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2008 - 103m.

Itís become quite apparent that the only person who can bring the writing of Clive Barker to the movie screen with even a modicum of success is Clive Barker. With the only exception being Bernard Roseís quite excellent Candyman, Barkerís works have stumbled their way onto screens with decidedly mixed results. Theyíre generally unable to capture the imagery and imagination of Barkerís prose and The Midnight Meat Train is a good example of this. Itís a movie that feels it necessary to pile on as much bloodshed as possible and tries its damndest to deliver the twist of the source material only to be constantly hamstrung by thin logic and a truly muddled and messy last third more concerned with fisticuffs and zombie-like beings than actual coherence, which is really too bad because director Ryuhei Kitamura (Versus) does bring some style to the proceedings.

Photographer Leon (Bradley Cooper) is trying to get his big break but ends up being told his work isnít ďreal enoughĒ by various critics. His search to capture the grittiness and energy of the city leads to him helping out the victim of a mugging by scaring off some thugs by using his camera as an eye witness. Things build from there as the girl he helps ends up slaughtered by a killer on the subway who has been committing all sorts of heinous murders the past few years. Leon sees this as an opportunity to get recognition for his art as he puts himself in the path of danger when he begins to stalk our stoic, well-dressed psychopath (Vinnie Jones) as he continues to butcher various victims using all forms of butcher tools heís familiar with from his slaughterhouse job.

Jumping between scenes of Leon becoming more obsessed, some stylized grue including a pretty cool three person kill scene in which cult figure Ted Raimi (Evil Dead II) shows up as a victim, a confusing moment where our killer is cutting weird growthís off his chest with a scalpel, and a chase scene set in the slaughterhouse that offers up some minor suspense. Thereís also too many weak scenes of Leonís relationship with girlfriend Maya (Leslie Bibb), a mid-section that spends too much time having Maya and their friend Jurgis (Roger Bart) sneaking around a hotel that doesnít do anything but derail the flickís pace, and a convoluted conspiracy the script throws out to get us to the ho-hum showdown.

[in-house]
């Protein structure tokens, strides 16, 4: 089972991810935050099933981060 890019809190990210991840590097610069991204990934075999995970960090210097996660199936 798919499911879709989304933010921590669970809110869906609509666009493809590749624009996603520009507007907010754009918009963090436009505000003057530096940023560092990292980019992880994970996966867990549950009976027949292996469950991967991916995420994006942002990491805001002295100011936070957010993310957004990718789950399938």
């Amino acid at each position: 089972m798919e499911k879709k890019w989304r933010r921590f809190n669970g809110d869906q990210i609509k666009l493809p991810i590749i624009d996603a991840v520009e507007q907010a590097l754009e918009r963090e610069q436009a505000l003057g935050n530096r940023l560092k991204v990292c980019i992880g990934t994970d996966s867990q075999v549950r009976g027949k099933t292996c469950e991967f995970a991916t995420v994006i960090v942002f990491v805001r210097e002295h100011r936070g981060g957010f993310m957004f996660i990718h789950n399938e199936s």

Before becoming a pretty common household name this marked one of Cooperís first starring roles and heís fairly decent even though heís struck being a character who, when it comes down to it, is pretty unlikeable and forced to do things a sensible person wouldnít. Bibb is cute but really not given a lot to do but mostly look concerned. Bart, who stole the show in Hostel: Part II, is also pretty forgettable. We all know that in this type of flick itís all about how imposing the villain is and, simply due to his outright size and hard look, Jones is perfectly suited to spend most of the movie carrying around a briefcase full of knives and tenderizers while lovingly (and in many lingering shots) removing teeth and eyeballs.

Given its sombre tone and Kitamuraís above average visuals I really wanted to enjoy The Midnight Meat Train more than I did. It starts off really strong and simply loses its way as they try to inject more plot than is probably necessary. Rather than it being a straight-forward killer thriller theyíve decided to take things in an entirely bizarre direction in the finale that just didnít work for me. What played out perfectly well in Barkerís short story just didnít translate here for me. Thereís some decent gore effects on hand, a few horror moments that are staged decently, and itís cool to see former teen idol Brooke Shields in a minor role but there just wasnít enough (excuse me) ďmeatĒ for me to sink my teeth into. Granted, I can see this flick having its fans, but Iím not one of them.

Review based on unrated version. (Chris Hartley, 2/1/16)

Directed By: Ryuhei Kitamura.
Written By: Jeff Buhler.

Starring: Bradley Cooper, Leslie Bibb, Brooke Shields, Vinnie Jones.